21 Apr 2017
- By Neil Pang - firstname.lastname@example.org - For Variety
HAGÅTÑA (The Guam Daily Post) — District Court Chief Judge Frances Tydingco-Gatewood sentenced one drug “kingpin” to a lifetime in prison and his major partner to 24 years behind bars in a massive meth distribution scheme.
Francisco Arias, a 42-year-old Mexican national who has resided illegally in southern California and Nevada for several years, will serve life in prison. He was indicted in 2014 for conspiracy to distribute meth, conspiracy to commit money laundering and unlawful use of the mail to facilitate the meth distribution.
Eder Cortez-Zelaya, a 34-year-old naturalized U.S. citizen from El Salvador, was sentenced to 24 years for his part in the same drug ring.
According to the chief judge, Arias and Cortez-Zelaya were the two main organizers in the scheme that used the U.S. mail system between 2010 to 2014 to send packages containing meth to Guam, where their 15 co-defendants sold the drugs and then sent the profits to Arias. All the other 15 co-defendants have been sentenced.
Arias and Cortez-Zelaya were found guilty of all charges by a jury trial in November 2014. Court documents indicate the sentencings were delayed due, in part, to proceedings of other defendants named in the same case, as well a Spanish interpreter’s availability.
Before issuing her decision on the matter, Tydingco-Gatewood heard testimony from Norman Concepcion, a Guam resident who agreed to sell drugs for Arias to pay off his nephew’s drug debt.
Concepcion told the court his nephew felt his life was in danger, so he struck a deal with Arias to settle the debt to protect his nephew. Based on Concepcion’s testimony, the chief judge said the court found Arias had made a credible threat against the life of Concepcion’s nephew.
Although Arias’ background shows he was previously deported from the United States after immigration officials discovered he entered the country illegally from Mexico, the court confirmed he has no prior convictions.
Court documents state local and federal authorities managed to intercept multiple packages arriving from Nevada to Guam containing a total combined weight of approximately 616 grams of meth, with an estimated street value of more than $300,000. Law enforcement authorities also tracked multiple bank and wire transfers between Arias and Cortez-Zelaya’s Guam co-defendants and themselves, amounting to roughly $310,000.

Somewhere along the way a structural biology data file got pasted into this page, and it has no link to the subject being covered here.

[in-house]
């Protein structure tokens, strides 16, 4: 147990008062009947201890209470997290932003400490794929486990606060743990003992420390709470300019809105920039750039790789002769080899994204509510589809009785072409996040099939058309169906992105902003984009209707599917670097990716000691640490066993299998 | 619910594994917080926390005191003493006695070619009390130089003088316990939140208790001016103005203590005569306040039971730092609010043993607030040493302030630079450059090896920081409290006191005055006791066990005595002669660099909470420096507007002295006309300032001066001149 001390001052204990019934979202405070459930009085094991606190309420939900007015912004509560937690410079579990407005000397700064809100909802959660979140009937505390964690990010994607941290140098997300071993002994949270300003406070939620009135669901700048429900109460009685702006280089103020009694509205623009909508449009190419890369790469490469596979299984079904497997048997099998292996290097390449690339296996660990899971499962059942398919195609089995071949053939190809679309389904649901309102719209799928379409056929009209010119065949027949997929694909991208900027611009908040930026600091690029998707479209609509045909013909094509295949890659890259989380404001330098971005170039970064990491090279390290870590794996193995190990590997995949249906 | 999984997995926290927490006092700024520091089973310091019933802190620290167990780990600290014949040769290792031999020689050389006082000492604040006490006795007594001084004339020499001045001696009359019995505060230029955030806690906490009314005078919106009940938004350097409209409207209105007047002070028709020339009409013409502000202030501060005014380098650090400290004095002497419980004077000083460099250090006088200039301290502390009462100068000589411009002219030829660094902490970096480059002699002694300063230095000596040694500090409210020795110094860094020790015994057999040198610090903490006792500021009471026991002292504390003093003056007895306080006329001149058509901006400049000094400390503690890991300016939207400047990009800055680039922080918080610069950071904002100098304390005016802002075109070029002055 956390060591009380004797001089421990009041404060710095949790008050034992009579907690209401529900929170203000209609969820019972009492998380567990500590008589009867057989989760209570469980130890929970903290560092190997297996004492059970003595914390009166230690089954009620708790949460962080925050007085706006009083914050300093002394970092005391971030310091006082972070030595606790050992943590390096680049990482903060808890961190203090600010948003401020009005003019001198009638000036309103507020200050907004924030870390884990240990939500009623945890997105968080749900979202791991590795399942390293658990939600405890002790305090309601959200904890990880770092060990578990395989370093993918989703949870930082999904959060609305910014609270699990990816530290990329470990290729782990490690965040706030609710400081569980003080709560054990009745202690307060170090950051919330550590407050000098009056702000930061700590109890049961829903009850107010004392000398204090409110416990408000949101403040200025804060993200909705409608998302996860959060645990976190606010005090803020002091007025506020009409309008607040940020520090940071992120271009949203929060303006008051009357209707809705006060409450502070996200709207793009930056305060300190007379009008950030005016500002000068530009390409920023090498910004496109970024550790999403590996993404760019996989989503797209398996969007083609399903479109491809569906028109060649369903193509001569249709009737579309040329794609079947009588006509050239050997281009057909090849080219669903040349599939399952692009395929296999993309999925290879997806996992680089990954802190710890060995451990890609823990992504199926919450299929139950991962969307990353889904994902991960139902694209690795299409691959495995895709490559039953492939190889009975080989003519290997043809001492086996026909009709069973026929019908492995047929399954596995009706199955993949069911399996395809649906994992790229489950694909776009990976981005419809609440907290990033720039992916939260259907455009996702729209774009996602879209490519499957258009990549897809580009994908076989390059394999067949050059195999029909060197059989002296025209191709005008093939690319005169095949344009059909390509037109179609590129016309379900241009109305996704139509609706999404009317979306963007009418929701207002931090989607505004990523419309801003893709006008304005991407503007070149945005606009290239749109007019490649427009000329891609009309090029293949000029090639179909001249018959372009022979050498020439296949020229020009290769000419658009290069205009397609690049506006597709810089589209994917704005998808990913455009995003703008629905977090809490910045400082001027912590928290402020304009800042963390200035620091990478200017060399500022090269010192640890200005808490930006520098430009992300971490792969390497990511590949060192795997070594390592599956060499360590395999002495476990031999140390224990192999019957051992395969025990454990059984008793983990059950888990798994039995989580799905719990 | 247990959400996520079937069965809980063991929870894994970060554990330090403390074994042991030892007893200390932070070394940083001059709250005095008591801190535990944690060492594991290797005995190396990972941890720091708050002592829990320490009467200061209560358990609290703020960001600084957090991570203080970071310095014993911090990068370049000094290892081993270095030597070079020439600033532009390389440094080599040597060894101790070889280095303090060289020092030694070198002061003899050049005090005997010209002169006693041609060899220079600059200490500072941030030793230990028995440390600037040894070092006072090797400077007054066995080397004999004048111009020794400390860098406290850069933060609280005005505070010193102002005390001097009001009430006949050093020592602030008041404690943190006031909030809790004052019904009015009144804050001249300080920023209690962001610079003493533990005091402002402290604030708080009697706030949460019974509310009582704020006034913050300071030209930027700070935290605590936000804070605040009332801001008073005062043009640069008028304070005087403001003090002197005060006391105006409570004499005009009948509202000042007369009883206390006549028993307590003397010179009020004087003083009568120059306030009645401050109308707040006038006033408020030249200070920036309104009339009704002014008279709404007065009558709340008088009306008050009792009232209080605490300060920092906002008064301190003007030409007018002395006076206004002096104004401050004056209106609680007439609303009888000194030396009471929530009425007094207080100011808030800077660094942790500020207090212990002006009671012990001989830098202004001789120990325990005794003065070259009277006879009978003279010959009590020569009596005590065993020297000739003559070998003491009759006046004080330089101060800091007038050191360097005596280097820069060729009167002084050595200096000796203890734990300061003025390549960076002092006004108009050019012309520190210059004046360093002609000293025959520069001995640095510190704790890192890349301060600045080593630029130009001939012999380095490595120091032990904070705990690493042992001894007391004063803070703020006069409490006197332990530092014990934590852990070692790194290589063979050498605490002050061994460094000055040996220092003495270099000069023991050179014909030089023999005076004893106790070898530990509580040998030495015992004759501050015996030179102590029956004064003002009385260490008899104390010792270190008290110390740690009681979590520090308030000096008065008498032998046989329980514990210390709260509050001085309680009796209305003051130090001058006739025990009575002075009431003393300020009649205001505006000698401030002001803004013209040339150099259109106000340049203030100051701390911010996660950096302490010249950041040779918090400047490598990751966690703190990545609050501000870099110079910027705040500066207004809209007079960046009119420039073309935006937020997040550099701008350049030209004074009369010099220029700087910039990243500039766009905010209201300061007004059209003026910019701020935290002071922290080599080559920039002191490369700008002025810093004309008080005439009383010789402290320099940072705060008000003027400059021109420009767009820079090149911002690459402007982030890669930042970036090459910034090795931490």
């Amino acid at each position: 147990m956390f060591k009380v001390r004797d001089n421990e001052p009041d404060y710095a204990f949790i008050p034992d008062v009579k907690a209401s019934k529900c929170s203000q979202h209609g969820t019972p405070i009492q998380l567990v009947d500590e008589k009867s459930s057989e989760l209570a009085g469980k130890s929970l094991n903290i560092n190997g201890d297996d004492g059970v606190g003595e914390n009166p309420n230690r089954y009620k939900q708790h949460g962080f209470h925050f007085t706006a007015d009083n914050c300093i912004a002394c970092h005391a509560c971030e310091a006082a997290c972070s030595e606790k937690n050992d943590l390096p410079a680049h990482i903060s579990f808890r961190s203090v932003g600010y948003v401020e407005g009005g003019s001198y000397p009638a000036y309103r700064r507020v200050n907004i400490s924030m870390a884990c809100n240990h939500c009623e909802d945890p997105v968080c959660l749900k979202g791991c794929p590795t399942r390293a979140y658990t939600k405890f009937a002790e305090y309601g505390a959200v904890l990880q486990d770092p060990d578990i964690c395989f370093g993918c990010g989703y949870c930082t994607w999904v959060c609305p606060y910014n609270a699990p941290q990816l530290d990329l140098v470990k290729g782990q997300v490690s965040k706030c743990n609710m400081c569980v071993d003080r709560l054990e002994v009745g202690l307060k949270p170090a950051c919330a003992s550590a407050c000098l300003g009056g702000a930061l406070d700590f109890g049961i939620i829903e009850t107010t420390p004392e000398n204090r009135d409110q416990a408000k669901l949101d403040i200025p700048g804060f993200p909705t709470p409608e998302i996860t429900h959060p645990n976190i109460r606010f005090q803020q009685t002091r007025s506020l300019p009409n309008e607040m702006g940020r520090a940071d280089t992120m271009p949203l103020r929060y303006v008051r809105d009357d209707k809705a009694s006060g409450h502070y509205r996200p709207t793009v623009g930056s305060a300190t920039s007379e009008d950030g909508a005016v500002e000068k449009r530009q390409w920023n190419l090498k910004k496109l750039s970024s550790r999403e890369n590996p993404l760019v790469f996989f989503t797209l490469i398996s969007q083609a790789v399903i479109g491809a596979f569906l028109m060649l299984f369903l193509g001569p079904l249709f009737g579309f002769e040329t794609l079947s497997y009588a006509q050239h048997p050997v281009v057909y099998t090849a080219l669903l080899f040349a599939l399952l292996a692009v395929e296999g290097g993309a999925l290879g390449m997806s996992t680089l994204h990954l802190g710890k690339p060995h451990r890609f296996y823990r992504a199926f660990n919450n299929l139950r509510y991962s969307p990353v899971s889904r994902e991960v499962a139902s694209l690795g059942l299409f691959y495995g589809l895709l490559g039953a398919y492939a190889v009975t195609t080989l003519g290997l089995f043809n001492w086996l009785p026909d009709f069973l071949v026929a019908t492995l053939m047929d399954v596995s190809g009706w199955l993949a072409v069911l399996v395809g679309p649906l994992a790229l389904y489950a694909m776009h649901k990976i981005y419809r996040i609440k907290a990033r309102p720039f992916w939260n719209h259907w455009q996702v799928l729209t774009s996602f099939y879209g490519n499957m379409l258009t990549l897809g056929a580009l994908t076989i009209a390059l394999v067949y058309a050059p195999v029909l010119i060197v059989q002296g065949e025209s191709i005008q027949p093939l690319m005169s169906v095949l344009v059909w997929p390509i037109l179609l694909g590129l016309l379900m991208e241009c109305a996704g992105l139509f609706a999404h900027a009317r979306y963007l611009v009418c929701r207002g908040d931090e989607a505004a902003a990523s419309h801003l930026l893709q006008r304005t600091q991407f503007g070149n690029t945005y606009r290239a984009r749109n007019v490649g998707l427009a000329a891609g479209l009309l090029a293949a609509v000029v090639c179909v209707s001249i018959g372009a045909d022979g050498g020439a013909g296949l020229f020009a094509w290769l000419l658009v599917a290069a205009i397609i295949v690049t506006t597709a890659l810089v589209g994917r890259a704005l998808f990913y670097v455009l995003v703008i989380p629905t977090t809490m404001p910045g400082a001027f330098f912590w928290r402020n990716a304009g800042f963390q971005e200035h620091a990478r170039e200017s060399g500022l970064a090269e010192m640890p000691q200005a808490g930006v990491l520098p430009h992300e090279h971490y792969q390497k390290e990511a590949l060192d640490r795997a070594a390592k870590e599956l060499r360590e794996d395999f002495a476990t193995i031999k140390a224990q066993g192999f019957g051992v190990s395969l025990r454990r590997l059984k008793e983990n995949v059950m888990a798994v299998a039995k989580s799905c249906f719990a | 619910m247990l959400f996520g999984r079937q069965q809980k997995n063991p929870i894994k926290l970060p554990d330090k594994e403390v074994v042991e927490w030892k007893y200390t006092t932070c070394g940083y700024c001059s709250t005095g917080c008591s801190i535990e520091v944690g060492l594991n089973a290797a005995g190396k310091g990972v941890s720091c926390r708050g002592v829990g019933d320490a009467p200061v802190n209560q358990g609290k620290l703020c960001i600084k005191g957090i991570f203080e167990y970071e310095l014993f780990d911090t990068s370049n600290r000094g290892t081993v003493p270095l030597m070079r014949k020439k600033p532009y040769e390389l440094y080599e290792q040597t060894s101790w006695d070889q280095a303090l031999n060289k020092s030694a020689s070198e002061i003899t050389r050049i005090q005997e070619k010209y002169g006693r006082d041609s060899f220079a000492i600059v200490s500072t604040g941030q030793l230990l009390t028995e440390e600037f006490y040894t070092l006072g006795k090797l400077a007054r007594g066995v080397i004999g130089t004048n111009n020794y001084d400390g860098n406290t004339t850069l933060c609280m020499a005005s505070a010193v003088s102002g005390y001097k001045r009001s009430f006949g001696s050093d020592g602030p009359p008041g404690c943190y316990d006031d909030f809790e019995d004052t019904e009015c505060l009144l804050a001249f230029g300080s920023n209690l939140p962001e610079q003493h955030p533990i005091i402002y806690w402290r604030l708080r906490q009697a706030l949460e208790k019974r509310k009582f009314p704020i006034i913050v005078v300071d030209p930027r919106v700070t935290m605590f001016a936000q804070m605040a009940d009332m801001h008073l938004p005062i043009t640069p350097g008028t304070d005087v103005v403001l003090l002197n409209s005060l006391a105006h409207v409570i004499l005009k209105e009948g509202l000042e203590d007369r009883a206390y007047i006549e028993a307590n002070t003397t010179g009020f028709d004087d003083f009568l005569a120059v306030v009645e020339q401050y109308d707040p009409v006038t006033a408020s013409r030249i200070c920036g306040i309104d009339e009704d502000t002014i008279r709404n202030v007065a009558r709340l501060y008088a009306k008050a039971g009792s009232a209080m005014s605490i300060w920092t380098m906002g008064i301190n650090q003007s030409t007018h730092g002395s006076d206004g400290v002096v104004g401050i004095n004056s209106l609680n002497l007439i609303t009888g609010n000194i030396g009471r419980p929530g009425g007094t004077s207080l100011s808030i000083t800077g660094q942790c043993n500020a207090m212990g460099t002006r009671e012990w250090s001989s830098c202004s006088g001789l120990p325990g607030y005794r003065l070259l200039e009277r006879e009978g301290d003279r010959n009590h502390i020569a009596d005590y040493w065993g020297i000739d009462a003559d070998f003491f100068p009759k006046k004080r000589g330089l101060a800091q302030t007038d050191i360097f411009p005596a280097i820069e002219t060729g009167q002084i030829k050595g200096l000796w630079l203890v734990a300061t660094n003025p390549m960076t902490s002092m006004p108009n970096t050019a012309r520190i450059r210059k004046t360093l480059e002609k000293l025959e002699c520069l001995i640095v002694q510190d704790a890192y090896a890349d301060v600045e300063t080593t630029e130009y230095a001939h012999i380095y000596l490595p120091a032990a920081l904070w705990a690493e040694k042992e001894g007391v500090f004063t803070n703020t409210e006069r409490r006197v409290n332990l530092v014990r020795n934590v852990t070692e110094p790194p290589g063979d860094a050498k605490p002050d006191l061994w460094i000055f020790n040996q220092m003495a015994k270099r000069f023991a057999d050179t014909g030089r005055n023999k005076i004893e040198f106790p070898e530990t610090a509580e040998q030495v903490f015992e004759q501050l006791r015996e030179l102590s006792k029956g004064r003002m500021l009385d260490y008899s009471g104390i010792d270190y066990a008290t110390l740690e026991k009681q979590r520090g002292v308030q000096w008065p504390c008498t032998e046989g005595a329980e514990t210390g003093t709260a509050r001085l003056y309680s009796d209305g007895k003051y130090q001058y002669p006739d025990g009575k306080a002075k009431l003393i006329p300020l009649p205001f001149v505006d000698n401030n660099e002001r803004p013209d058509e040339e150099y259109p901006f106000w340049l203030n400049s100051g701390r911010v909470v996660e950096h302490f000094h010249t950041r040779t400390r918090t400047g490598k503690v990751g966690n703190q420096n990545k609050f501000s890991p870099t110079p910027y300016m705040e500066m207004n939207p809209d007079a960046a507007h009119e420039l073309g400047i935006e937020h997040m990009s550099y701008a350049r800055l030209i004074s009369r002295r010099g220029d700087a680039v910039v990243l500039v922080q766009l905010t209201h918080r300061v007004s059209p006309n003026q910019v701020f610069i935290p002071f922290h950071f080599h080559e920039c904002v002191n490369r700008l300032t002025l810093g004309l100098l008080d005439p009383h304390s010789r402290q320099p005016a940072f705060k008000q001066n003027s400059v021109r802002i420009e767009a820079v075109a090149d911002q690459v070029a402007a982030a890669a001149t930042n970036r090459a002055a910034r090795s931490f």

Tydingco-Gatewood sentenced Arias to life imprisonment for the charge of conspiracy to distribute meth and a combined 25 years for the other charges, as well as eight years’ supervised release and a $400 special assessment. Arias received credit for serving three years behind bars.
Both the judge, U.S. Probation Office representative and the prosecutor agreed the sentence was fair and reflected the seriousness of Arias’ crime. Arias received life imprisonment partly because he did not exhibit acceptance of responsibility for his actions.
“He’s just left a trail of destruction in this community,” Assistant U.S. Attorney Clyde Lemons said.
Lemons added that the money and drugs federal authorities were able to seize did not account for all the meth Arias and Cortez-Zelaya helped to send to Guam.
Their actions had left a “string of broken bodies, families and communities” while the two “hung out” in a nice house in Las Vegas, enjoying the profits of their illegal enterprise from miles away, Lemons said.
Tydingco-Gatewood said the money authorities were able to seize counted for “just the tip of the iceberg” and that Arias and Cortez-Zelaya’s scheme likely affected hundreds, if not thousands, of lives in Guam.
Speaking through an interpreter, Arias apologized to the court for his actions and said he is “not a bad person” and that he is a family man with a wife and three children whom he hoped to see again.
Arias was remanded to the custody of the U.S. Marshals Service, which will detain him until he can be transferred to a federal Bureau of Prisons facility — possibly in San Diego where he requested to be placed in order to be near his family.